I’d been reluctant to enter the humorous contest; I didn’t know what topic to choose nor did I know how to make things funny. Put another way, I thought you had to be a naturally funny person to make people laugh. I wasn’t afraid of contests or competition, I’ve competed in all the other contests since the start of my Toastmasters journey, just not the “funny” one.
What compelled me to enter was the fact I didn’t like the thought of giving in. Our Toastmasters / EBS culture has a way of shaping us to frown on saying “I can’t”; I had to find a speech with which to enter the contest, even if it meant just being able to say “I tried”. The quote that best sums this up is this from Kobe Yamada: “Sometimes you just have to take the leap and build your wings on the way down.”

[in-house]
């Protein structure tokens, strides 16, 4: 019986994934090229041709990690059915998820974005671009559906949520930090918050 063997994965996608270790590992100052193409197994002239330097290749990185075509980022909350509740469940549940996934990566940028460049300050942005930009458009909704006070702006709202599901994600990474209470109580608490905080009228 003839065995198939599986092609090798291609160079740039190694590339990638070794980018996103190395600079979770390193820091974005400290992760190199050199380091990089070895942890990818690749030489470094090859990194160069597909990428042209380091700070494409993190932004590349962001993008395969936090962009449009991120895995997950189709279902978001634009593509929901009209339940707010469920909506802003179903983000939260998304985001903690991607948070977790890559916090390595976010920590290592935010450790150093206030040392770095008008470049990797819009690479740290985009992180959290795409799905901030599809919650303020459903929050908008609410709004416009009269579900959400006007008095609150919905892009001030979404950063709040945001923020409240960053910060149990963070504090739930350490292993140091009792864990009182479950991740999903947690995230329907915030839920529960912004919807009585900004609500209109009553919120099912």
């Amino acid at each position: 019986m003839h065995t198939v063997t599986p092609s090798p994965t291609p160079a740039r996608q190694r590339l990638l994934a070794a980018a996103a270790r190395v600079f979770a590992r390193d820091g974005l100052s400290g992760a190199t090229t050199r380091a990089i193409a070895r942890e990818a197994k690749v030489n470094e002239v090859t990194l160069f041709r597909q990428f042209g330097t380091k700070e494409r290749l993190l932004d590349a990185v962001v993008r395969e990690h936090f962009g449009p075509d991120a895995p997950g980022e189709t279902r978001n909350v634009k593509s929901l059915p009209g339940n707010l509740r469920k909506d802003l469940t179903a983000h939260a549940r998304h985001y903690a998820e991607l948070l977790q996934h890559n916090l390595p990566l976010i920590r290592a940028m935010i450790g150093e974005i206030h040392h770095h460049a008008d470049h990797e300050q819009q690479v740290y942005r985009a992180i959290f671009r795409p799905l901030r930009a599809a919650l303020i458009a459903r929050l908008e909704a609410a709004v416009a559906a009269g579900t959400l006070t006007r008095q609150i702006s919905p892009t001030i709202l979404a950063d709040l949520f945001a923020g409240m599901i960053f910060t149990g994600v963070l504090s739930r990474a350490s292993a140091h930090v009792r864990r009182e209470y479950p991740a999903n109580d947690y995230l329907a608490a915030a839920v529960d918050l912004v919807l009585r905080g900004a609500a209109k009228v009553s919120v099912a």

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Champion tips for winning a speech contest

Have you ever imagined that you could the person winning a speech contest?

Bob Ferguson


Bob Ferguson has won the district Evaluation Contest, the Humorous Speech Contest and the International Speech Contest. He is well qualified to give us some top tips!

He has said on many occasions that entering contests is one of the best ways to help you improve your public speaking skills. The added focus means that you learn an improve quickly. To put it another way winning a speech contest is a great learning experience.


    • 1. Record your speech ideas in a book as they come along. This way you’ll have plenty of good ideas when it comes to writing a speech.
    • 2. Use a personal story in your speech to hook the audience in emotional. You want them to feel involved in what they’re hearing.
    • 3. Remember to think about “What’s in it for me” (WIIFM) from the audience’s viewpoint. Speeches are always more compelling when they address our needs.
    • 4. Listen to other speakers. See what they do that builds rapport with the audience. Can you customise that technique to your style?